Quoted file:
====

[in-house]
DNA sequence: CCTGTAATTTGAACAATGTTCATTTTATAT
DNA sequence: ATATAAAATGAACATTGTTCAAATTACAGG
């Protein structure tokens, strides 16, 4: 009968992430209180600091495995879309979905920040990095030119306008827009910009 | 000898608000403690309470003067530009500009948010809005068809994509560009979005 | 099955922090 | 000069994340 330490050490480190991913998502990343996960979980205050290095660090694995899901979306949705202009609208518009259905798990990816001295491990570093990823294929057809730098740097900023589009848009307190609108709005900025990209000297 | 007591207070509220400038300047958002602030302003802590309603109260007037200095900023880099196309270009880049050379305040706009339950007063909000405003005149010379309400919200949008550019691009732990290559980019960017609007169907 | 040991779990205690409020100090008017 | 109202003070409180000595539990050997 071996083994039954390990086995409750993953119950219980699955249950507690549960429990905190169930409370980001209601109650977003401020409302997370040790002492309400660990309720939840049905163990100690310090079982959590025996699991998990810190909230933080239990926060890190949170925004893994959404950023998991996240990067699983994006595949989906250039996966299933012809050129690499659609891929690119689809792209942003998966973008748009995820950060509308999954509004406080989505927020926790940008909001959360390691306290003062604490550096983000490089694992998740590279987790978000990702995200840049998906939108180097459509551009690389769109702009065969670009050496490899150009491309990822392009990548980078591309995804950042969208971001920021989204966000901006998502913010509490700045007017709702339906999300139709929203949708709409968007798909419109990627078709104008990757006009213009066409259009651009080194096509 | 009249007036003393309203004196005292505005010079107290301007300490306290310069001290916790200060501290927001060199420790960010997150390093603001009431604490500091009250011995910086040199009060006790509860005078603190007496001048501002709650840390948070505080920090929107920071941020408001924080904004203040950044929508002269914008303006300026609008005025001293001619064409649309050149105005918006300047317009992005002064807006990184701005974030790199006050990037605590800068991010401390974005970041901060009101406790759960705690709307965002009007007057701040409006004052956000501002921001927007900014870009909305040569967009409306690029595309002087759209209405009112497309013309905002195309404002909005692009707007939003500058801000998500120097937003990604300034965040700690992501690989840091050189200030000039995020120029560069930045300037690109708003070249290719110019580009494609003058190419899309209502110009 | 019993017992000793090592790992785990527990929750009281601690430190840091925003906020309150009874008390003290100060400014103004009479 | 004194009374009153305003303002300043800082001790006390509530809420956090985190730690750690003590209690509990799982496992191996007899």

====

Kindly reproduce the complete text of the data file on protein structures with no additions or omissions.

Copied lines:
[in-house]
DNA sequence: CCTGTAATTTGAACAATGTTCATTTTATAT
DNA sequence: ATATAAAATGAACATTGTTCAAATTACAGG
């Protein structure tokens, strides 16, 4: 009968992430209180600091495995879309979905920040990095030119306008827009910009 | 000898608000403690309470003067530009500009948010809005068809994509560009979005 | 099955922090 | 000069994340 330490050490480190991913998502990343996960979980205050290095660090694995899901979306949705202009609208518009259905798990990816001295491990570093990823294929057809730098740097900023589009848009307190609108709005900025990209000297 | 007591207070509220400038300047958002602030302003802590309603109260007037200095900023880099196309270009880049050379305040706009339950007063909000405003005149010379309400919200949008550019691009732990290559980019960017609007169907 | 040991779990205690409020100090008017 | 109202003070409180000595539990050997 071996083994039954390990086995409750993953119950219980699955249950507690549960429990905190169930409370980001209601109650977003401020409302997370040790002492309400660990309720939840049905163990100690310090079982959590025996699991998990810190909230933080239990926060890190949170925004893994959404950023998991996240990067699983994006595949989906250039996966299933012809050129690499659609891929690119689809792209942003998966973008748009995820950060509308999954509004406080989505927020926790940008909001959360390691306290003062604490550096983000490089694992998740590279987790978000990702995200840049998906939108180097459509551009690389769109702009065969670009050496490899150009491309990822392009990548980078591309995804950042969208971001920021989204966000901006998502913010509490700045007017709702339906999300139709929203949708709409968007798909419109990627078709104008990757006009213009066409259009651009080194096509 | 009249007036003393309203004196005292505005010079107290301007300490306290310069001290916790200060501290927001060199420790960010997150390093603001009431604490500091009250011995910086040199009060006790509860005078603190007496001048501002709650840390948070505080920090929107920071941020408001924080904004203040950044929508002269914008303006300026609008005025001293001619064409649309050149105005918006300047317009992005002064807006990184701005974030790199006050990037605590800068991010401390974005970041901060009101406790759960705690709307965002009007007057701040409006004052956000501002921001927007900014870009909305040569967009409306690029595309002087759209209405009112497309013309905002195309404002909005692009707007939003500058801000998500120097937003990604300034965040700690992501690989840091050189200030000039995020120029560069930045300037690109708003070249290719110019580009494609003058190419899309209502110009 | 019993017992000793090592790992785990527990929750009281601690430190840091925003906020309150009874008390003290100060400014103004009479 | 004194009374009153305003303002300043800082001790006390509530809420956090985190730690750690003590209690509990799982496992191996007899």